Women have made significant strides in terms of increasing their participation in STEM fields in recent years. However, men still outnumber women in these areas for several reasons. In order to improve women’s representation in science and math occupations, society has to make a handful of changes such as increasing the prevalence of early-identification programs among middle and high schools, encouraging women to step out of the stereotypical female role by offering scholarships that help them pursue a higher education in a STEM field they want to go into, and creating a more accepting attitude towards unconventional job occupations in today’s modern society.
Early identification programs provide students with the opportunity to get exposed to different areas of work from a young age. This allows them to try out various techniques in a plethora of occupations, which helps them narrow down their future career paths before they get to college where they are paying for every single class they take. In middle school, I remember taking a FACS class (Family and Consumer Science) where I learned how to cook/bake, iron clothes, care for a crying baby doll, and stitch together pillow cases from old t-shirts. When I went to high school, I enrolled in Project Lead the Way, a four-year-long introduction to engineering program. These two tracks had completely opposite focuses, which delayed my STEM education until high school. I did not realize it at the time, but my middle school FACS class was reinforcing societal stereotypes that women were expected to be housewives and caretakers. Luckily, I was able to take advantage of my high school’s CTE (Career and Technology Education) courses, but not all women are as lucky as me. More women would enter STEM fields if they had the opportunity to try out STEMpractices in middle school and high school through early-identification programs as opposed to old-fashioned confining courses such as FACS and similar classes. While this sounds like a great solution, it does not come without some obstacles, which may be why it is not already implemented into our schools; training teachers to proctor these courses and supplying students with the proper equipment they need for their projects costs a lot of money. As a result, this suggestion is not 100% feasible in the United States and certainly not feasible in all areas around the world.
Another way to increase women’s representation in STEM fields is to offer more general scholarships that support their pursuit for a higher education. Current scholarships are a step in the right direction, but they often restrict applicants towards a certain major or only allow men to apply. These aspects undoubtedly discourage women from applying for the financial aid they need for college. Scholarships should be made with slightly broader requirements, especially since women are prone to changing their minds over time. If they do fall under the intended major listed on the application and end up applying for the scholarship, they are usually disappointed with the results. Unfortunately, this prevents women from applying to future scholarships because they are afraid they will spend hours on an application and several essays only to be rejected because they are female. Many people would argue that there are not enough funds to support more students’ college education, which is understandable. Another setback to this proposal is the wills that established these current scholarships cannot be changed. They will maintain the requirements set out by the current scholarship description. Consequently, this suggestion is not feasible today, but maybe in the future as new scholarships are created.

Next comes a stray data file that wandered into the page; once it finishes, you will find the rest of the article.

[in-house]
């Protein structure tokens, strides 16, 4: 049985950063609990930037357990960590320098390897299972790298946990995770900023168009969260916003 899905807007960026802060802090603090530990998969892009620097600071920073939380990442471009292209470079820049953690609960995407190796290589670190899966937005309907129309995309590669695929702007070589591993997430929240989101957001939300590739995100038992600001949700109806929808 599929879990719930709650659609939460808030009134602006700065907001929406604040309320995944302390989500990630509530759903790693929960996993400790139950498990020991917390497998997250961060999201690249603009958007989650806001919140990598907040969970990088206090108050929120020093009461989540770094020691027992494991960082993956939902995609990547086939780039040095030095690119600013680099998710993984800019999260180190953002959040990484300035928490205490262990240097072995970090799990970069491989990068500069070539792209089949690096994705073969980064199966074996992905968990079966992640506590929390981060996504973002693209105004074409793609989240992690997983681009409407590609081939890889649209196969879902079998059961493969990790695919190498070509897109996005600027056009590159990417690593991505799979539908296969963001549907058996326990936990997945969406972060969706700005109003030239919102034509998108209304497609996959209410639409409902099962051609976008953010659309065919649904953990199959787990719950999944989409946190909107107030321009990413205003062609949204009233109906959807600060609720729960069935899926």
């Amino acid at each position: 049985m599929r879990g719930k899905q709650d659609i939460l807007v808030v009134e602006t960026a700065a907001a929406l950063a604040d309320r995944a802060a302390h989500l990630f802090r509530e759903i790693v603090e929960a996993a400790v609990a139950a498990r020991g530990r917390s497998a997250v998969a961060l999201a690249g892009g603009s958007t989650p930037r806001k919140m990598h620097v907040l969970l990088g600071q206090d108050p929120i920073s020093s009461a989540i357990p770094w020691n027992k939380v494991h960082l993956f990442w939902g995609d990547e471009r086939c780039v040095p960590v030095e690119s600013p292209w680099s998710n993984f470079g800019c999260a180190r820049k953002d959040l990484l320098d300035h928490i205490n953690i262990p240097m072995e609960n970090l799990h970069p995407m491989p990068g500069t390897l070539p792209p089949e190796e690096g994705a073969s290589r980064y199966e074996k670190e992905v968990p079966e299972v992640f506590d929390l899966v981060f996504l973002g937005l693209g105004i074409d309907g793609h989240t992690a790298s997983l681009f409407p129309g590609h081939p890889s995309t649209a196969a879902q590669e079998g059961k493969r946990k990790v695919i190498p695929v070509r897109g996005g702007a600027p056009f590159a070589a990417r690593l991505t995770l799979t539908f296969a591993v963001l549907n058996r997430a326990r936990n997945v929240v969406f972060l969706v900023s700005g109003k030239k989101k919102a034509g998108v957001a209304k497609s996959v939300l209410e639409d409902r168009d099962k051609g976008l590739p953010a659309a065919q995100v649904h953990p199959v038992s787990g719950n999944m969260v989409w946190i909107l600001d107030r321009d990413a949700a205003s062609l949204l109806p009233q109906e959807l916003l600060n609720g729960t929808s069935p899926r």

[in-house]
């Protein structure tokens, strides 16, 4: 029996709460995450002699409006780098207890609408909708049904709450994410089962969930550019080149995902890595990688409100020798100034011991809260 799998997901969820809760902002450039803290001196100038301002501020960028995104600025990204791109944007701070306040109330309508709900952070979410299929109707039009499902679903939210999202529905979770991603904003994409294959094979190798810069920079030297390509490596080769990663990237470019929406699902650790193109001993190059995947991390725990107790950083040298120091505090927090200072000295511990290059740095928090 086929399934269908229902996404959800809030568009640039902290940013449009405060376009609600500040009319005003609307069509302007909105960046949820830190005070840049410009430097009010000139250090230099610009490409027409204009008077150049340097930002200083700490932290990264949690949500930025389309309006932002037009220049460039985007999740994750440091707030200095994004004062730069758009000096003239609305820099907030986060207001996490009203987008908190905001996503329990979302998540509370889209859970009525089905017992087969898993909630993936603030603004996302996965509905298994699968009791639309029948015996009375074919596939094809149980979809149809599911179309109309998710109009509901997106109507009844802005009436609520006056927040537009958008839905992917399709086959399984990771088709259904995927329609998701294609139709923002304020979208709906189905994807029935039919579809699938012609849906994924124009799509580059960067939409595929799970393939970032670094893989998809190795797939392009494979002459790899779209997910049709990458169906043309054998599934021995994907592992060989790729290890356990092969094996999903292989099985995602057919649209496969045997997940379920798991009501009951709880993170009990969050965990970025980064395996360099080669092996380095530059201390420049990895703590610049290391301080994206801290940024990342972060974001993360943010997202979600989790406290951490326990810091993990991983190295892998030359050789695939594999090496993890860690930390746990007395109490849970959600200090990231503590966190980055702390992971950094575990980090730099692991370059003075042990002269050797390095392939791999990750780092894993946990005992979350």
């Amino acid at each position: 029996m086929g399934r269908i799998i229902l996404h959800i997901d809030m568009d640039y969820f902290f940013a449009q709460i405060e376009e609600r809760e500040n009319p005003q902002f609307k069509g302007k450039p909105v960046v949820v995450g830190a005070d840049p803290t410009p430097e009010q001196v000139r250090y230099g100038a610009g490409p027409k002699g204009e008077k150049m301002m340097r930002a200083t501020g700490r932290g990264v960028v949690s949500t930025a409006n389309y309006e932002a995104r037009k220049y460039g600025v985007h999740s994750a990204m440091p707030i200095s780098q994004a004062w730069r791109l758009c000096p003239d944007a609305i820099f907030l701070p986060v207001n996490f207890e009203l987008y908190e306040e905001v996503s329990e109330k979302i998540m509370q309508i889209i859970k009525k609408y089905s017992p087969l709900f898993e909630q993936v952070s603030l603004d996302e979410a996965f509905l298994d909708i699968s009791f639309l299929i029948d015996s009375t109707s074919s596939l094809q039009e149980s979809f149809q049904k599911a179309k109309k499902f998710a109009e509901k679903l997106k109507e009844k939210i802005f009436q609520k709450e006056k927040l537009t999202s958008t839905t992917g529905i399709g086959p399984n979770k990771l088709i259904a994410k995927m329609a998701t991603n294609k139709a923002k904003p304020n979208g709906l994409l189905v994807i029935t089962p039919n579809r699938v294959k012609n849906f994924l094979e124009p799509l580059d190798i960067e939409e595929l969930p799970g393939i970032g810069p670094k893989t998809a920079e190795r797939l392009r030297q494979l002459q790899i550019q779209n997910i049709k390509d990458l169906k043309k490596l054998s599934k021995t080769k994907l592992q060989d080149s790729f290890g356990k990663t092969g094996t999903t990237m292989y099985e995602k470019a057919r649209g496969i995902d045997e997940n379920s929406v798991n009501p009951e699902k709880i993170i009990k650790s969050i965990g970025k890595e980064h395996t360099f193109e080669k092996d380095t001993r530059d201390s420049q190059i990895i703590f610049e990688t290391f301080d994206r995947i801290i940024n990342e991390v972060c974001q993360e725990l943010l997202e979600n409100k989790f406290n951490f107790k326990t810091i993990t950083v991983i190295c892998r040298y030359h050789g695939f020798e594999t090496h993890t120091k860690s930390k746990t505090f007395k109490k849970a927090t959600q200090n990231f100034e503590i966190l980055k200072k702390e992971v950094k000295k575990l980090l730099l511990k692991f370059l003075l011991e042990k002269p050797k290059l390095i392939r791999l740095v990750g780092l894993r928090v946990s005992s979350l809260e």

The last recommendation to help improve women’s representation in STEM fields is a difficult mental change that society needs to consider. People need to open their minds up to ideas that stray from the status quo. Men, who have subconsciously established the popular status quo, have a reputation of being very stubborn. For the most part, men think they are always right and that their way is the only way. In all reality, men are holding society back from its fullest potential; the film Hidden Figures depicted what can happen when women are given a chance in to contribute their knowledge to NASA, so why is society still favoring these rigid occupation expectations? Perhaps men are afraid of being replaced by women in the workplace. Of course, though, men will not fire themselves to give women these job opportunities, so if women are rewarded with a job in a STEM related field, they will most likely be hired to perform secretary or treasury duties. Ultimately, this mental transformation will not occur over night. Similar to the Women’s Suffrage Movement, women will have to fight for several years to increase their presence in the STEM workforce. As the old saying goes, though, anything that is worth having is worth fighting for.
Overall, three proactive ways women can get more involved in STEM fields are creating more early-identification programs for young students, initiating more widespread scholarships for women studying STEM branches in college, and socially accepting that women are just as capable as men to perform these tasks. To their dismay, rising female students do not have much control over pioneering these projects; it is really in the hands of state/local governments and organizations to offer these opportunities to female students. Based on the improvements in recent years, women’s future in the STEM world looks bright, but they cannot let up in their efforts for equality in the workplace.